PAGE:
Golfing Doc: “Help! I think I pulled a hammy!”

“Dear The Golfing Doc. I was working out and felt something pop in the back of my thigh. I dropped to the ground with a lot of pain. I think I pulled my hammy? Please help. Thanks. George A., Tacoma, WA.”

Most people have experienced a hamstring pull, or technically a hamstring strain, to some degree or another. For instance, if you have gone for a long run or worked out your legs intensely in the gym, you may have noticed some hamstring pain immediately afterwards or the next day. Or maybe you were jumping and heard or felt something “pop” in the back of your thigh. These signs are all indicative of a possible strain and muscle damage, but the severity is what helps differentiate between what is normal and what is a potential injury. Let’s take a closer look at what a muscle strain is.

First, a muscle is made up of several tiny muscle fibers. Connective tissue surrounding these fibers help put them in larger groups and eventually create a bigger muscle. The hamstrings, which are made up of 3 large muscles (biceps femoris, semimembranosus, semitendinosus) are a great example. These fibers can stretch but when they are overstretched, they become traumatized and injured. This can happen with aggressive stretching, a sudden contraction of the hamstring, or even a direct blow to the muscles.

A hamstring strain can be categorized into 3 categories:

Grade 1: Mild damage to the individual muscle fibers, usually less than 5% of the fibers. Signs and symptoms include minimal loss of strength and range of motion.

Grade 2: Moderate damage and involves more muscles fibers. This grade can be used to describe tears up to 90% but the muscle is not completely ruptured. Signs and symptoms include loss of strength and range of motion. You may also experience some limping and generalized bruising.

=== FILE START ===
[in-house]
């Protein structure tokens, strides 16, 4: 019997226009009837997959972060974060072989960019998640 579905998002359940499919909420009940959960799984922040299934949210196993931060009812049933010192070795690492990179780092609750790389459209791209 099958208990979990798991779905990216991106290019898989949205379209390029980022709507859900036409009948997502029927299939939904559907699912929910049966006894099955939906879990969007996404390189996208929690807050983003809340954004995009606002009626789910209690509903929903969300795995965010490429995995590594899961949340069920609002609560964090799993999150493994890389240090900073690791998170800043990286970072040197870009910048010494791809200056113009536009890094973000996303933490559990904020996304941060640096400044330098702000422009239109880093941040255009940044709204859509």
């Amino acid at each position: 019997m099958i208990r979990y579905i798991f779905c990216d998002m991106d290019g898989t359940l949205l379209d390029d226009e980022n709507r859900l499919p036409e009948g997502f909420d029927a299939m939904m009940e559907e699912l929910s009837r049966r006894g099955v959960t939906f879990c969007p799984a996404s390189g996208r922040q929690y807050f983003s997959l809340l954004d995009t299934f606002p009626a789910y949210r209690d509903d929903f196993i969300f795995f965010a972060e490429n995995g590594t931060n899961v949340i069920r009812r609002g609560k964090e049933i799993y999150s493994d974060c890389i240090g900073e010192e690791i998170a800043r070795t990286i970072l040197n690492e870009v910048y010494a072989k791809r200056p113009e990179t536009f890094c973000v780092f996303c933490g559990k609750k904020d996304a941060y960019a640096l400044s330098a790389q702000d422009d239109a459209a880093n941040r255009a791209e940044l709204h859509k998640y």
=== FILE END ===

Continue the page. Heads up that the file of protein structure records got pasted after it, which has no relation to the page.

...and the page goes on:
Grade 3: Extensive damage and complete rupture of the muscle or tendon. Signs and symptoms include significant pain, significant loss of strength and range of motion, possible inability to walk without assistance, and swelling.

When it comes to treatment, it all depends on proper diagnosis by your doctor and where you are referred to for therapy. Here are some general recommendations and guidelines:

Grade 1: Don’t try to stretch the hamstring too much as it is already overstretched. Instead, rest it and ice it. If you don’t make it worse by aggravating it with activity, then it will normally take 2 to 3 weeks to improve.

Grade 2: Treat it like a grade 1 strain but you may need to take something for the pain. These can take 2 to 3 months to improve with the addition of some form of rehabilitation therapy. Surgery is usually not necessary.

Grade 3: Depending on what part of the hamstring is ruptured, surgery may not be necessary. However, keep in mind that it may be required to reattach the damaged muscle or tendon. Healing time including therapy and rehab exercises may take 12 to 15 months until full strength and range of motion is restored.

So, depending on the grade of your hamstring strain, your ability to golf may or may not be affected. A grade 1 might be uncomfortable to golf but it would be best to avoid any swings that irritate it. A grade 2 is more significant and I would recommend not golfing if you can feel that hamstring while walking or swinging. A grade 3 is the extreme case and I would wait until you are cleared by your doctor to golf.

My advice is to take care of your hamstrings before you have a problem. One way to do that is to foam roll the muscles regularly. This will help massage the fibers and even help loosen up any knots you may feel. Another thing is to stretch them regularly. If you go to the gym or have weights at home, do a few resistance exercises to help keep the hamstrings strong. If you feel any pain, stop immediately and consult your physician. For more exercises on keeping your legs healthy, visit Shawn’s daily blog at

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